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DEAG rebounds as UK business boosts Q3 earnings

Berlin-based Deutsche Entertainment Group AG (DEAG) has reported a 126% increase in sales for Q3 2021, thanks largely to the performance of its UK business.

After the first six months of the year were severely impacted by the pandemic, sales in the third quarter soared from €4 million to €16.7m, while EBITDA rose by 617% from €600,000 to €4.3m.

The upturn is mostly attributed to the UK, DEAG’s operating most important market outside Germany, where concerts are already taking place again at full capacity. Its Kilimanjaro Live subsidiary has organised sold-out concerts and tours by the likes of Gorillaz in the region. The first events have also been held in Germany.

Sales revenues amounted to €24.1m whereas, in the nine-month period in 2020 when the first quarter was only slightly affected by the pandemic, revenues were €39.1m.

DEAG and the entire live entertainment industry are finally gaining momentum again

“DEAG and the entire live entertainment industry are finally gaining momentum again after well over a year without concerts and events,” says company CEO Peter Schwenkow. “We look forward to offering our visitors hundreds of concerts and events in the months to come and expect to achieve a significant increase in earnings in the fourth quarter.

“In the meantime, the situation with the epidemic in Europe is leading to a daily reassessment of the current situation in all national markets. We are adequately protected against possible risks arising for us from the currently rising corona figures by extensive measures taken by the respective country governments and our insurance coverage. Our very robust financial position and a uniquely high event density for 2022 show our excellent positioning for growth in the coming year.”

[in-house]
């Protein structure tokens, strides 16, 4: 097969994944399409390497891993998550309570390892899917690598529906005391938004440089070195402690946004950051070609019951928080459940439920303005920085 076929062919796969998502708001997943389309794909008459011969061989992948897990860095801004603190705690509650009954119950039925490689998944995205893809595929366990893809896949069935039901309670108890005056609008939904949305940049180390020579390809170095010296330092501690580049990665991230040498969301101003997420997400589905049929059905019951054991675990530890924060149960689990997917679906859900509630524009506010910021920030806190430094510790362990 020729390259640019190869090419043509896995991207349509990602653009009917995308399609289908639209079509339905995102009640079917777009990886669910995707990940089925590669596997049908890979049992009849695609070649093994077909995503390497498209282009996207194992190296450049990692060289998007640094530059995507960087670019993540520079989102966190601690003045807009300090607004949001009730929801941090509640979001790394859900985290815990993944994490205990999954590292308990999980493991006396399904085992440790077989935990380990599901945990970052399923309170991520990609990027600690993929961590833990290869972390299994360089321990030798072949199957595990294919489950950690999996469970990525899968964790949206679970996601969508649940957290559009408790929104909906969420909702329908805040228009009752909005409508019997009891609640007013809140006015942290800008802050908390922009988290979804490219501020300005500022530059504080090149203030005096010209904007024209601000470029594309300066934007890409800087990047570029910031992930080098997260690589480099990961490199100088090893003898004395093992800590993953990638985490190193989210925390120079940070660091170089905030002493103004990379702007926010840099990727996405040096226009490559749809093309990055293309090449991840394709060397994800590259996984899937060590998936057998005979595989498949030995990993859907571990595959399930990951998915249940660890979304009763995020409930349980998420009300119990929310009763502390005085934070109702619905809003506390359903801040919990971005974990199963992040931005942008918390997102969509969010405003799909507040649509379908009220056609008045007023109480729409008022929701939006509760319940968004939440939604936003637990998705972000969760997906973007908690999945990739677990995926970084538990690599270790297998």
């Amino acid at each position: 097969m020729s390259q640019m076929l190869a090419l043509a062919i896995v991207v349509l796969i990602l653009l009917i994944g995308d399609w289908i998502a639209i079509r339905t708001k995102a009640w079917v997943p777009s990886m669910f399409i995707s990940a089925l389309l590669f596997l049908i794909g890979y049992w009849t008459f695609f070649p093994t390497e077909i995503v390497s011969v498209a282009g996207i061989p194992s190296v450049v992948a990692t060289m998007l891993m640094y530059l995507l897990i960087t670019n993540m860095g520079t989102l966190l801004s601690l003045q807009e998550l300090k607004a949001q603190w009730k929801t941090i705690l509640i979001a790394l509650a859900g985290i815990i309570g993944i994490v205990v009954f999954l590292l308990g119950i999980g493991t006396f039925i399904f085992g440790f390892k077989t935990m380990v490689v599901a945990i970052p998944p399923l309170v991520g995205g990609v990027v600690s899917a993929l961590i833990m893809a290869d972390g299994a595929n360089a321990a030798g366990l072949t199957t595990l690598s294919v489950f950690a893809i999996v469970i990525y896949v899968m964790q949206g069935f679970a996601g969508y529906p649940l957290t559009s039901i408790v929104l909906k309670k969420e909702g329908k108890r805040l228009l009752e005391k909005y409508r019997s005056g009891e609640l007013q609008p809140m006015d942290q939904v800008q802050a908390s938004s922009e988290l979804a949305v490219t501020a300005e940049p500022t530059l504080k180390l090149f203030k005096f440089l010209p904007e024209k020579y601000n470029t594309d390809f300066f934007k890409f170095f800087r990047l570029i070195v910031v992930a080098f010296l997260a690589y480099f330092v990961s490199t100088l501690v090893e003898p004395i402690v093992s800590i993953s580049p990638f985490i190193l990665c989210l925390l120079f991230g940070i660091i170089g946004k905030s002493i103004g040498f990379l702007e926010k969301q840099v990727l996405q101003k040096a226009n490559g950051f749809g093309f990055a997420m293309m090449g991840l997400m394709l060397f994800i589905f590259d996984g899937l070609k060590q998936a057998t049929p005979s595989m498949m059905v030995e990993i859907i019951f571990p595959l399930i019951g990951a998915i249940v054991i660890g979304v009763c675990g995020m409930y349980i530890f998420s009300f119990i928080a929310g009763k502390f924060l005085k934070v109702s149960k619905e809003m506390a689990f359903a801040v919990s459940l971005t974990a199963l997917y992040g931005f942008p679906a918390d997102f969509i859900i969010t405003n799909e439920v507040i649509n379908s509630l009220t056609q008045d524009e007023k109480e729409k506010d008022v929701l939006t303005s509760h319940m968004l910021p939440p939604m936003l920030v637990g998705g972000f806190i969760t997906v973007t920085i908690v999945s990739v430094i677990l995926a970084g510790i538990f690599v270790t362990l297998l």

The group also credits its ticketing platforms, the companies acquired in 2021 as part of DEAG’s acquisition and integration strategy, together with the provision of new services, for the improved performance. In addition, it mentions the enormous cost-cutting programme in the group as well as inflows from subsidy programmes, which DEAG has taken advantage of in all national markets, and its continued full insurance coverage.

DEAG, which reports strong advance sales for events in 2022, has expanded its successful Christmas Garden format to 18 locations – eight of them in other European countries – in the 2021/2022 season. New additions in Germany include Cologne, Frankfurt/Main and Hanover, as well as internationally in Paris, Barcelona and Windsor Park in London.

“Based on these, the significant revival in the UK and growth impulses from the companies acquired in 2021, DEAG expects another significant increase in earnings with high visibility in the fourth quarter of 2021,” concludes the report.

Last week, Munich-based live entertainment giant CTS Eventim posted “encouraging” financial results for Q3 2021, powered by improved ticket sales.


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CTS Eventim reports strong Q3 results

Live entertainment giant CTS Eventim has posted “encouraging” financial results for Q3 2021, powered by improved ticket sales.

The Munich-based pan-European promoter and ticketing company saw consolidated revenue rise by 279.2% to €114.7 million, compared with €30.2m in the same period last year. Revenue for 2021 to date fell 21.3% year-on-year to €180m, since Q1 2020 was barely affected by the pandemic.